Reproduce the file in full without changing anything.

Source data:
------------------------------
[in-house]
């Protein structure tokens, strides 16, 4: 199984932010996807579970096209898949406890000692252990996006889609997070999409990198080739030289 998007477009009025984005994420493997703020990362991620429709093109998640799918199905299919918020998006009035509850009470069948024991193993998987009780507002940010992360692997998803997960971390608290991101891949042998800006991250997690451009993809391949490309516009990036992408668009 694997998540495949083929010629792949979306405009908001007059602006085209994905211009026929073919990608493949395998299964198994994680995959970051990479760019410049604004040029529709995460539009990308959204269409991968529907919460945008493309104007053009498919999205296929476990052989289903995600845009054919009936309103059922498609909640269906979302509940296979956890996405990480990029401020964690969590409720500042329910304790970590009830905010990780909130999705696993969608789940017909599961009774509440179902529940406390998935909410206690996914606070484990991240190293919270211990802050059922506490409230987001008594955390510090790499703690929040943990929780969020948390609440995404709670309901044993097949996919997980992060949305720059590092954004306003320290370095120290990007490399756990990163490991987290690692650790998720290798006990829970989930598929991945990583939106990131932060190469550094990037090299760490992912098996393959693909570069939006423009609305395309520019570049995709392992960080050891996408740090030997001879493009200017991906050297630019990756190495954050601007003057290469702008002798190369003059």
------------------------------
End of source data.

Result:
[in-house]
């Protein structure tokens, strides 16, 4: 199984932010996807579970096209898949406890000692252990996006889609997070999409990198080739030289 998007477009009025984005994420493997703020990362991620429709093109998640799918199905299919918020998006009035509850009470069948024991193993998987009780507002940010992360692997998803997960971390608290991101891949042998800006991250997690451009993809391949490309516009990036992408668009 694997998540495949083929010629792949979306405009908001007059602006085209994905211009026929073919990608493949395998299964198994994680995959970051990479760019410049604004040029529709995460539009990308959204269409991968529907919460945008493309104007053009498919999205296929476990052989289903995600845009054919009936309103059922498609909640269906979302509940296979956890996405990480990029401020964690969590409720500042329910304790970590009830905010990780909130999705696993969608789940017909599961009774509440179902529940406390998935909410206690996914606070484990991240190293919270211990802050059922506490409230987001008594955390510090790499703690929040943990929780969020948390609440995404709670309901044993097949996919997980992060949305720059590092954004306003320290370095120290990007490399756990990163490991987290690692650790998720290798006990829970989930598929991945990583939106990131932060190469550094990037090299760490992912098996393959693909570069939006423009609305395309520019570049995709392992960080050891996408740090030997001879493009200017991906050297630019990756190495954050601007003057290469702008002798190369003059």